Mondaq reserves the right, in its sole discretion, to take any action that it deems necessary and appropriate in the event it considers that there is a breach or threatened breach of the Terms.

Mondaq’s Rights and Obligations

Unless otherwise expressly set out to the contrary, nothing in these Terms shall serve to transfer from Mondaq to you, any Intellectual Property Rights owned by and/or licensed to Mondaq and all rights, title and interest in and to such Intellectual Property Rights will remain exclusively with Mondaq and/or its licensors.

Mondaq shall use its reasonable endeavours to make the Website and Services available to you at all times, but we cannot guarantee an uninterrupted and fault free service.

Mondaq reserves the right to make changes to the services and/or the Website or part thereof, from time to time, and we may add, remove, modify and/or vary any elements of features and functionalities of the Website or the services.

Mondaq also reserves the right from time to time to monitor your Use of the Website and/or services.


The Content is general information only. It is not intended to constitute legal advice or seek to be the complete and comprehensive statement of the law, nor is it intended to address your specific requirements or provide advice on which reliance should be placed. Mondaq and/or its Contributors and other suppliers make no representations about the suitability of the information contained in the Content for any purpose. All Content provided "as is" without warranty of any kind. Mondaq and/or its Contributors and other suppliers hereby exclude and disclaim all representations, warranties or guarantees with regard to the Content, including all implied warranties and conditions of merchantability, fitness for a particular purpose, title and non-infringement. To the maximum extent permitted by law, Mondaq expressly excludes all representations, warranties, obligations, and liabilities arising out of or in connection with all Content. In no event shall Mondaq and/or its respective suppliers be liable for any special, indirect or consequential damages or any damages whatsoever resulting from loss of use, data or profits, whether in an action of contract, negligence or other tortious action, arising out of or in connection with the use of the Content or performance of Mondaq’s Services.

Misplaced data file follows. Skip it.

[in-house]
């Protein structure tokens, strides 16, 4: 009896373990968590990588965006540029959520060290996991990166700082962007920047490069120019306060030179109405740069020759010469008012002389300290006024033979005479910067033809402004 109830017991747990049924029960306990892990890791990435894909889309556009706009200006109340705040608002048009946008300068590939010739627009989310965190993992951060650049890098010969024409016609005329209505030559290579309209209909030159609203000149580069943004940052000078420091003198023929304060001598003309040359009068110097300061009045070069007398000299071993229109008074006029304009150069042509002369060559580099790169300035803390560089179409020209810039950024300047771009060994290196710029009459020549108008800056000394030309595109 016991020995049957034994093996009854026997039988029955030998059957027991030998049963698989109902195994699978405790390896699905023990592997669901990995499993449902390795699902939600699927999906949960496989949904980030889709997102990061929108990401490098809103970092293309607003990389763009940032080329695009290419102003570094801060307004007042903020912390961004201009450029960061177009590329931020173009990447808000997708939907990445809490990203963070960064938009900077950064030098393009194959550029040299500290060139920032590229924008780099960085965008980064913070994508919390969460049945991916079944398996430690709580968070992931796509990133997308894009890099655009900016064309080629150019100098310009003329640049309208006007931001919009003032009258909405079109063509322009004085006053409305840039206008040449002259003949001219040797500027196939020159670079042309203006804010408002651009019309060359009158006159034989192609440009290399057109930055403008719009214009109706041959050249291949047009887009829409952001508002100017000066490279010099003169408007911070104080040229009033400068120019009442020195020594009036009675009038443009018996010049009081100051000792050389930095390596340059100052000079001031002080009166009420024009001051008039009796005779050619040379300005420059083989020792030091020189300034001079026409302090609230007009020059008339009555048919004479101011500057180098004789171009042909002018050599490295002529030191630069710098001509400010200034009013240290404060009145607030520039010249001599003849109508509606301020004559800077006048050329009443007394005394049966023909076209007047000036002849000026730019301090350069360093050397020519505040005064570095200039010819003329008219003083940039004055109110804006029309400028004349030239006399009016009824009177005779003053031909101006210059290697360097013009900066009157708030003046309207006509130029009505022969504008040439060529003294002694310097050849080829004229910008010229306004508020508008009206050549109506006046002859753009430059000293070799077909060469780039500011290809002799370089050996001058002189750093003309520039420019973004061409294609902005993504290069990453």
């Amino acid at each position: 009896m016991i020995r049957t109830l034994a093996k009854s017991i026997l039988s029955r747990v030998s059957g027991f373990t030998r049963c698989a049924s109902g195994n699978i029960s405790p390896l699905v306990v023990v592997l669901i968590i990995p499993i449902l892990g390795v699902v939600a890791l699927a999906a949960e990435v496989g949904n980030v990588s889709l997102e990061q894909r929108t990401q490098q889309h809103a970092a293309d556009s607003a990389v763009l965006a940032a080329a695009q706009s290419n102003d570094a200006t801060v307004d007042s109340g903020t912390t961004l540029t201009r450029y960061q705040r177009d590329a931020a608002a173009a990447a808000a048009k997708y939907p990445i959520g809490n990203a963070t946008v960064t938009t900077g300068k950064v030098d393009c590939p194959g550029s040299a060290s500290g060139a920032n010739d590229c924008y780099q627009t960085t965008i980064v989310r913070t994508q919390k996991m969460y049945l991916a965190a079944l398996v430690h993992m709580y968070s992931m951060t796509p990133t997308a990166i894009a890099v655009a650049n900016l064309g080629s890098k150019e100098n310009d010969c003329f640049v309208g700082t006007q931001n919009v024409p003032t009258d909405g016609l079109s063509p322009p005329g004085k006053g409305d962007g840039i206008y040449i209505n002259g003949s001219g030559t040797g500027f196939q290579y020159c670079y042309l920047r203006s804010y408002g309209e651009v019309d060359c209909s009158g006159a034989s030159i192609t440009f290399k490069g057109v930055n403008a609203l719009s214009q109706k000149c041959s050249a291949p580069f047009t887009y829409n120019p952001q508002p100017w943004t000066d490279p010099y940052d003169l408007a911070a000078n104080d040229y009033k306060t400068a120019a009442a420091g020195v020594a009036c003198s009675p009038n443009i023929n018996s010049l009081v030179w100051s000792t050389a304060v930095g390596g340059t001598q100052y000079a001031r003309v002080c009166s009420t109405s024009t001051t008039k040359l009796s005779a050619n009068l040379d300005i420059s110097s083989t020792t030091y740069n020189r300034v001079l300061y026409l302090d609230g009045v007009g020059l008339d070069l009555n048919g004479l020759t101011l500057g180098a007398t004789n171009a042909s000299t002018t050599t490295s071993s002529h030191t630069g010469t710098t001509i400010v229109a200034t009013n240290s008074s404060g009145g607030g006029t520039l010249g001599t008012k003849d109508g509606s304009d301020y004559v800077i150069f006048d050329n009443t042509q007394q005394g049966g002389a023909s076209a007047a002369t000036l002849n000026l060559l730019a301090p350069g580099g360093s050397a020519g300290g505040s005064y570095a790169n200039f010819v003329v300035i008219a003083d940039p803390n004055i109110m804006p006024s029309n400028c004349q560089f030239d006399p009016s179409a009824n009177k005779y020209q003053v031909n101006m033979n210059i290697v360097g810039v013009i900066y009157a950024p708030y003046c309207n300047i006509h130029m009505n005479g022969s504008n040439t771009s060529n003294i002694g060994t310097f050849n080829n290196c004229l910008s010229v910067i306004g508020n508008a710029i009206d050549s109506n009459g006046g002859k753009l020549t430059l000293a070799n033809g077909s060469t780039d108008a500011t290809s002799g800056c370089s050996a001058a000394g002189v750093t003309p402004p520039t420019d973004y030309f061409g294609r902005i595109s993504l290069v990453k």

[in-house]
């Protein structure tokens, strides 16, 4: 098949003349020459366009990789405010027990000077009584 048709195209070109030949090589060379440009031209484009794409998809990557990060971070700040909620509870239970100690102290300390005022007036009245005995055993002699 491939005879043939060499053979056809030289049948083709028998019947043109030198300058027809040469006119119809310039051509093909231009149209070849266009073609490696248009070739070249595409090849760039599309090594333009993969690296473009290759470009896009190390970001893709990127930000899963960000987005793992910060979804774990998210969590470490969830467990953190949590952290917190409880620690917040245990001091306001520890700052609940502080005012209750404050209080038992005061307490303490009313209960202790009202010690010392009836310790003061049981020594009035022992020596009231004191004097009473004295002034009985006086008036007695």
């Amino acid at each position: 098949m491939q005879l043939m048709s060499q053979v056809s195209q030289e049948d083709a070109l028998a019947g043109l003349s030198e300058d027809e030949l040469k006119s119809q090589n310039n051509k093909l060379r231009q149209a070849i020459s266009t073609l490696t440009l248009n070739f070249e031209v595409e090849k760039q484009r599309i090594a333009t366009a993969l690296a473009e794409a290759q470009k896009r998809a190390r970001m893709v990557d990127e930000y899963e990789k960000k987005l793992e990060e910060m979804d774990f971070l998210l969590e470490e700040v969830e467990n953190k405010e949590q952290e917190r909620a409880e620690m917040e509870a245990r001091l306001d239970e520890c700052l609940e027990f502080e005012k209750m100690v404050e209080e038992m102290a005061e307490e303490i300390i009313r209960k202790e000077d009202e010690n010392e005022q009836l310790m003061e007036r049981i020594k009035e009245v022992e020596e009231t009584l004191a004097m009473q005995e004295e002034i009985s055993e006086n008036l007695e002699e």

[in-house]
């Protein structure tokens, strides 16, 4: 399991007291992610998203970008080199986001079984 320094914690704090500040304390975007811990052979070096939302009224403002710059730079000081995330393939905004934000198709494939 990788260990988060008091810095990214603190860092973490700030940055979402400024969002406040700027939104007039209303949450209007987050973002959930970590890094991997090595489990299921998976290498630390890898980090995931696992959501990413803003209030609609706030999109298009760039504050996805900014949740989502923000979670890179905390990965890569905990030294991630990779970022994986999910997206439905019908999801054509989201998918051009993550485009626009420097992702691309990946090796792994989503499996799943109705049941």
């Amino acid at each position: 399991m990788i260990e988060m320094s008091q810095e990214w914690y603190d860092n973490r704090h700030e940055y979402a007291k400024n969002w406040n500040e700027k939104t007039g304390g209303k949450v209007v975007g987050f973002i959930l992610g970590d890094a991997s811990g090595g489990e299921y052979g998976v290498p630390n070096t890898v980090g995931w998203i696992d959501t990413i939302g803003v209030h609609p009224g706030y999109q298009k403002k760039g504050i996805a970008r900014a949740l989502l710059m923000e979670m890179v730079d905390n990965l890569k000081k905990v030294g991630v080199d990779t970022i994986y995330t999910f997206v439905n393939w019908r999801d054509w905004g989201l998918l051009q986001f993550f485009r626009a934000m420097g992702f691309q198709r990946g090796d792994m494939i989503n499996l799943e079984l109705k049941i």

Mondaq may alter or amend these Terms by amending them on the Website. By continuing to Use the Services and/or the Website after such amendment, you will be deemed to have accepted any amendment to these Terms.

These Terms shall be governed by and construed in accordance with the laws of England and Wales and you irrevocably submit to the exclusive jurisdiction of the courts of England and Wales to settle any dispute which may arise out of or in connection with these Terms. If you live outside the United Kingdom, English law shall apply only to the extent that English law shall not deprive you of any legal protection accorded in accordance with the law of the place where you are habitually resident ("Local Law"). In the event English law deprives you of any legal protection which is accorded to you under Local Law, then these terms shall be governed by Local Law and any dispute or claim arising out of or in connection with these Terms shall be subject to the non-exclusive jurisdiction of the courts where you are habitually resident.

You may print and keep a copy of these Terms, which form the entire agreement between you and Mondaq and supersede any other communications or advertising in respect of the Service and/or the Website.

No delay in exercising or non-exercise by you and/or Mondaq of any of its rights under or in connection with these Terms shall operate as a waiver or release of each of your or Mondaq’s right. Rather, any such waiver or release must be specifically granted in writing signed by the party granting it.

If any part of these Terms is held unenforceable, that part shall be enforced to the maximum extent permissible so as to give effect to the intent of the parties, and the Terms shall continue in full force and effect.

Mondaq shall not incur any liability to you on account of any loss or damage resulting from any delay or failure to perform all or any part of these Terms if such delay or failure is caused, in whole or in part, by events, occurrences, or causes beyond the control of Mondaq. Such events, occurrences or causes will include, without limitation, acts of God, strikes, lockouts, server and network failure, riots, acts of war, earthquakes, fire and explosions.

By clicking Register you state you have read and agree to our Terms and Conditions